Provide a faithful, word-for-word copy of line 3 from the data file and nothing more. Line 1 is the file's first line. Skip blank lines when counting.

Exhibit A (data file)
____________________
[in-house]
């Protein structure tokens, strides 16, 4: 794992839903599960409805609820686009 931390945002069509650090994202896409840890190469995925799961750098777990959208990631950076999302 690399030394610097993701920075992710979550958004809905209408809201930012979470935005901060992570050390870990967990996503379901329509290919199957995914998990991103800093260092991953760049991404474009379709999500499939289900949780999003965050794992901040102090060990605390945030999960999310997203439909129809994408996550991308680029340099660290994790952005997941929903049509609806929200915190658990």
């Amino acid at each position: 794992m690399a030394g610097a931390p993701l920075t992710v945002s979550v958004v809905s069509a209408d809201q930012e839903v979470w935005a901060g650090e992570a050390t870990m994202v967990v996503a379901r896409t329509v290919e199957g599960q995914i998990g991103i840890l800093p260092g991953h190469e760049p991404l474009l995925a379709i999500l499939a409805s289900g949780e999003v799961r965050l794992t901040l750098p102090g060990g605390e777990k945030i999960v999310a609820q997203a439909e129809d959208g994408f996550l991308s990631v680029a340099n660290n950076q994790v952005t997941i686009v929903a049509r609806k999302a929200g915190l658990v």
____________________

């Amino acid at each position: 794992m690399a030394g610097a931390p993701l920075t992710v945002s979550v958004v809905s069509a209408d809201q930012e839903v979470w935005a901060g650090e992570a050390t870990m994202v967990v996503a379901r896409t329509v290919e199957g599960q995914i998990g991103i840890l800093p260092g991953h190469e760049p991404l474009l995925a379709i999500l499939a409805s289900g949780e999003v799961r965050l794992t901040l750098p102090g060990g605390e777990k945030i999960v999310a609820q997203a439909e129809d959208g994408f996550l991308s990631v680029a340099n660290n950076q994790v952005t997941i686009v929903a049509r609806k999302a929200g915190l658990v």